Last week one of my asphalt paving audience members asked me about personalizing LinkedIn. Is it a good practice to personalize LinkedIn, and if so, how does one accomplish this?
Click Image to Enlarge
Personalization is always a good idea as long as you do so in accordance with the generally accepted standards of the community. Just because LinkedIn is largely a business community does not mean you cannot find opportunities for encouraging more conversations.
Invitations and Messages
Take an extra moment when you send an invitation to personalize it with a least one engaging word – the recipients first name. You can and should apply this technique to all of your social networking communications. Why? It shows class.
When I receive a new connection request I always make it a point to says thanks for connecting – and to take a moment to acknowledge something relevant and timely that we both have in common. Once in a while this leads to a nice getting-aquainted conversation.
Use PingTags to More Easily Engage
PingTags is a new service that makes connecting on LinkedIn as easy as scanning a QR code. This free service brings a Connect via LinkedIn button right to the mobile device of the one scanning your PingTag code, just as Likify does with your professional Facebook Page.
What is especially interesting are the analytics that give you the location and time the code was scanned on your PingTag dashboard.
You'll want to polish up the Summary section of your LinkedIn profile as that is the first thing one sees after scanning the code. Sharing something personal such as your hometown is a nice way to accomplish this.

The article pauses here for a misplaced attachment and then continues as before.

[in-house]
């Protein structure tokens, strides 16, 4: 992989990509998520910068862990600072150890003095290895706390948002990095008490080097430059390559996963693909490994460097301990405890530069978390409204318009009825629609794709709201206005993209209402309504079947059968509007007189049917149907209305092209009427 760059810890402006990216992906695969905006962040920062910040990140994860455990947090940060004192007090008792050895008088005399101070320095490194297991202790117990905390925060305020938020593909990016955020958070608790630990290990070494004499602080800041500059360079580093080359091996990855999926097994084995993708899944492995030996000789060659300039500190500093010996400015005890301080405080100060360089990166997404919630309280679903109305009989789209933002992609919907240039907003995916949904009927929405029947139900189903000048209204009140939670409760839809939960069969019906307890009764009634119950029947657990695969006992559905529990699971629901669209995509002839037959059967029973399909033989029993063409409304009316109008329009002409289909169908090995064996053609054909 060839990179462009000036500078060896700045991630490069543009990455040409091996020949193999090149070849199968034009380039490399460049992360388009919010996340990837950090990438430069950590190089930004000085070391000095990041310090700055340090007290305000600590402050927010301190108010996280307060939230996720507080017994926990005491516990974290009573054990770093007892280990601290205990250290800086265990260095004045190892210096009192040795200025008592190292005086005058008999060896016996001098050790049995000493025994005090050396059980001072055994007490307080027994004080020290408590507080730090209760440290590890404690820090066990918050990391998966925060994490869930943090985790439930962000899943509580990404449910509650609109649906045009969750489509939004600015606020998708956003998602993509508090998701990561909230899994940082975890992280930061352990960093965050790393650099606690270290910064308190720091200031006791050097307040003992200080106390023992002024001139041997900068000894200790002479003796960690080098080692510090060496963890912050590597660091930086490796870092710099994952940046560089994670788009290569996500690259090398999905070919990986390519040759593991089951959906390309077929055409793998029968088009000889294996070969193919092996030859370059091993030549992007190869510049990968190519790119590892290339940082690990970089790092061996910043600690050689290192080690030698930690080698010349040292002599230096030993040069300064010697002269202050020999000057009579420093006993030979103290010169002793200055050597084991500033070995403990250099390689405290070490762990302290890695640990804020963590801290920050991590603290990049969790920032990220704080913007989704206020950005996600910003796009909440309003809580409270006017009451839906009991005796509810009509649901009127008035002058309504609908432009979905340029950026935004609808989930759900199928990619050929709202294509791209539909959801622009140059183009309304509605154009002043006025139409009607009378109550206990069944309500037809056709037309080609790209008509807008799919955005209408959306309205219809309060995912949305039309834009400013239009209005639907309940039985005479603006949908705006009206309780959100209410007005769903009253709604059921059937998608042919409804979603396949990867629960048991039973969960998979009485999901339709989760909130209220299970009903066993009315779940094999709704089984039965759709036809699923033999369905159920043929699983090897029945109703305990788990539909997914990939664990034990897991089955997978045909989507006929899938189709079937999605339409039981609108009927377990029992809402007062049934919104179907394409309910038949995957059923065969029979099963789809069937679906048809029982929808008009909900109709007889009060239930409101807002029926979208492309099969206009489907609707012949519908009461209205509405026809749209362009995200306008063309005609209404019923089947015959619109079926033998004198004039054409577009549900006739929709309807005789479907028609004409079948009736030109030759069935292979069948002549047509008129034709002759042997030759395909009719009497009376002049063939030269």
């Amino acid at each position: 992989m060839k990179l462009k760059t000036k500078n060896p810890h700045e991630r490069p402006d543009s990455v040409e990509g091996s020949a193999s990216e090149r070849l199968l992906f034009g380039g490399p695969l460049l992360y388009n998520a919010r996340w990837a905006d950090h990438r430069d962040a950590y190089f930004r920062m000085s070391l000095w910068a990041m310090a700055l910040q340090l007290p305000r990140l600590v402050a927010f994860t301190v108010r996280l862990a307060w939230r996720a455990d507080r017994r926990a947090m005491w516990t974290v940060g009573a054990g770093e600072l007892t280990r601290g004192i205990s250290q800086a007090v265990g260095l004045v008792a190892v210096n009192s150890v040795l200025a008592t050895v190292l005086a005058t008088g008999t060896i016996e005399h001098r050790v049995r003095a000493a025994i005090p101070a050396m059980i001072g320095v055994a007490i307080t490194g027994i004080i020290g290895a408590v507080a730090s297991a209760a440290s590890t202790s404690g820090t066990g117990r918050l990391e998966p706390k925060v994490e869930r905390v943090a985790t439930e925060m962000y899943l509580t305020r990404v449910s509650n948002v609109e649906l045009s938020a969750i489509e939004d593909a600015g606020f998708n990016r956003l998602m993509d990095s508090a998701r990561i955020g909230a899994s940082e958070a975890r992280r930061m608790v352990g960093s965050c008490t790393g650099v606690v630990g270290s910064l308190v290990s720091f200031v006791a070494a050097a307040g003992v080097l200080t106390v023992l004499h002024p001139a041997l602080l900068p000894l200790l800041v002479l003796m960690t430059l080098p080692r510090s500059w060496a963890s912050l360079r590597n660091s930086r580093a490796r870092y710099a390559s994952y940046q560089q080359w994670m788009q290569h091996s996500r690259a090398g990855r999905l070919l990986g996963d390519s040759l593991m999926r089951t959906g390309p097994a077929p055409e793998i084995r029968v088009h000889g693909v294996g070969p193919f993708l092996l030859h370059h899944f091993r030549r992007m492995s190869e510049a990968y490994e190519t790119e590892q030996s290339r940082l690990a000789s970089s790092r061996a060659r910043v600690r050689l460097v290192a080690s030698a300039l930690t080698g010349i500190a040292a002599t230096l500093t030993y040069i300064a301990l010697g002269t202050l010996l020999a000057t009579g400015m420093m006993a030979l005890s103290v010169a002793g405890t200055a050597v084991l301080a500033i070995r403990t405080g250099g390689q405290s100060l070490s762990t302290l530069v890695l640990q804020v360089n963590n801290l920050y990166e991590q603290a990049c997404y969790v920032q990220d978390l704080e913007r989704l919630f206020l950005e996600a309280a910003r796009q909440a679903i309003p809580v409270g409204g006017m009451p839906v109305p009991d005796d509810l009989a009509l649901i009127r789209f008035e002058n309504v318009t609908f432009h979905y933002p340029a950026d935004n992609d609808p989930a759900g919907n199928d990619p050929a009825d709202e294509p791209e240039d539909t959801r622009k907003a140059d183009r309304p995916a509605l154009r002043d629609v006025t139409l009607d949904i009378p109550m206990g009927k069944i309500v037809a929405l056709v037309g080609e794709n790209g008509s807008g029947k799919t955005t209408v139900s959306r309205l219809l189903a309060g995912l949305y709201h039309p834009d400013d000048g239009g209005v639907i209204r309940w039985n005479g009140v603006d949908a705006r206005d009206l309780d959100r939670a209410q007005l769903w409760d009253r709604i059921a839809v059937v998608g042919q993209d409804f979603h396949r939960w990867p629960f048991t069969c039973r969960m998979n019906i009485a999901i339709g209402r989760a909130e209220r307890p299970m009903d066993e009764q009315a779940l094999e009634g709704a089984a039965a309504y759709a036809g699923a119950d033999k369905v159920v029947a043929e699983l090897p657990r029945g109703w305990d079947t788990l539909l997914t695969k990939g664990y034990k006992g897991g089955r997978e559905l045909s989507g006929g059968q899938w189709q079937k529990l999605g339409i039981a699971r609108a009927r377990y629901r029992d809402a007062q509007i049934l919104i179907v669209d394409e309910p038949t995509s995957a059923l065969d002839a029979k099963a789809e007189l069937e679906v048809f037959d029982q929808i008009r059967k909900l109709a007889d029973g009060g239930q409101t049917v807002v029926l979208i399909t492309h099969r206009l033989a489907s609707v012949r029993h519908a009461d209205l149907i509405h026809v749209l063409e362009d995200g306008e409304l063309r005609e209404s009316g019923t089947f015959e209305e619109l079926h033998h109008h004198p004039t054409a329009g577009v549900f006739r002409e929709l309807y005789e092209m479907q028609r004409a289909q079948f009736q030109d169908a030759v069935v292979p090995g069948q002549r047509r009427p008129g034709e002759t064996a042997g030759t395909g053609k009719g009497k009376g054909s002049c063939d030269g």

Status Updates and Personalization
Let's go back to the question that was the inspiration for this post. The point was made that not a lot of us are hanging out on LinkedIn. We are typically using sites such as Ping.fm to post remotely. Agreed.
So, does it make any sense to use Twitter to fill up your connections status page with all of your Twitter updates – a practice that many of us find particularly annoying? A better practice is to be there and read and comment on the updates of your connections. Since there is very of little this within LinkedIn, it will be noticed and appreciated.
LinkedIn is a business environment. Share productive business-oriented tips and advice. Do that in a personable manner and you will encourage far more conversations than you will by posting endless inspirational quotes or other chatter.
LinkedIn Groups and New Connections
I have found LinkedIn Groups to be invaluable for making new business connections. The key is to use them as you would question and answer site Quora. Make intelligent responses that contribute to he overall conversation, as opposed to just serving your particular needs.
This week I was just ready to make a thoughtful comment on one particular group question when one of the other commenters said: "Nice to meet so many like-minded girls …" Needless to say I cancelled my comment just in time.
It's about the group – not you. Make conversation in a way that makes everyone feel welcome and that helps as many in the group as possible.
We Trust LinkedIn
At the end of the day, the greatest value of LinkedIn is that it has proven itself to be a network that we can trust. This is one reason most of us freely accept most connections that come our way on LinkedIn.
Used properly, LinkedIn is a great network for getting business relationships off the ground. I frequently join those groups of associations where I will be speaking in the near future. It's a great way for me to prepare and learn the challenges and opportunities of the association members.
From there, I have just what I need to better personalize my business presentations.
What do you think? Feel free to scan my PingTag and connect with me on LinkedIn.
Feel free to share this with your friends by clicking on the Facebook Like button below, leave a comment, or consider subscribing to the feed.
Until tomorrow, Jeff